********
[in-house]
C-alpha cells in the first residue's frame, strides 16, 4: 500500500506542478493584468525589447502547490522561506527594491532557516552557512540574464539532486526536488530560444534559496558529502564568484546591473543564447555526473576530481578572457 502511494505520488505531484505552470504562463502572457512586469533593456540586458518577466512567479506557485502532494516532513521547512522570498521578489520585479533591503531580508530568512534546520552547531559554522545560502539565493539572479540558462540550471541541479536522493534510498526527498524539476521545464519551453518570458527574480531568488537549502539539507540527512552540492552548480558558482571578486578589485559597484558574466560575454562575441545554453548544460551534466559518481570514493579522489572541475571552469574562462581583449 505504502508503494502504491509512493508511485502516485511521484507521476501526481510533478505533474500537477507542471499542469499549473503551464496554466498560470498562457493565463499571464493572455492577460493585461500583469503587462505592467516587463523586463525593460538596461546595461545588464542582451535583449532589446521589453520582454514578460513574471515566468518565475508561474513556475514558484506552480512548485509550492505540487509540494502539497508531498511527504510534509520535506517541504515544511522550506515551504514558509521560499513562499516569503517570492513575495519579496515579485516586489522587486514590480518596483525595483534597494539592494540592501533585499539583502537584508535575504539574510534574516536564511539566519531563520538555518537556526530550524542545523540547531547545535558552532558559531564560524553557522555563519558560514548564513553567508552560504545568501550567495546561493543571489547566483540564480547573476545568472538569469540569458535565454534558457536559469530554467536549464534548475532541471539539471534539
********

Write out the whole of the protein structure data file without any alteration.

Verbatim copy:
[in-house]
C-alpha cells in the first residue's frame, strides 16, 4: 500500500506542478493584468525589447502547490522561506527594491532557516552557512540574464539532486526536488530560444534559496558529502564568484546591473543564447555526473576530481578572457 502511494505520488505531484505552470504562463502572457512586469533593456540586458518577466512567479506557485502532494516532513521547512522570498521578489520585479533591503531580508530568512534546520552547531559554522545560502539565493539572479540558462540550471541541479536522493534510498526527498524539476521545464519551453518570458527574480531568488537549502539539507540527512552540492552548480558558482571578486578589485559597484558574466560575454562575441545554453548544460551534466559518481570514493579522489572541475571552469574562462581583449 505504502508503494502504491509512493508511485502516485511521484507521476501526481510533478505533474500537477507542471499542469499549473503551464496554466498560470498562457493565463499571464493572455492577460493585461500583469503587462505592467516587463523586463525593460538596461546595461545588464542582451535583449532589446521589453520582454514578460513574471515566468518565475508561474513556475514558484506552480512548485509550492505540487509540494502539497508531498511527504510534509520535506517541504515544511522550506515551504514558509521560499513562499516569503517570492513575495519579496515579485516586489522587486514590480518596483525595483534597494539592494540592501533585499539583502537584508535575504539574510534574516536564511539566519531563520538555518537556526530550524542545523540547531547545535558552532558559531564560524553557522555563519558560514548564513553567508552560504545568501550567495546561493543571489547566483540564480547573476545568472538569469540569458535565454534558457536559469530554467536549464534548475532541471539539471534539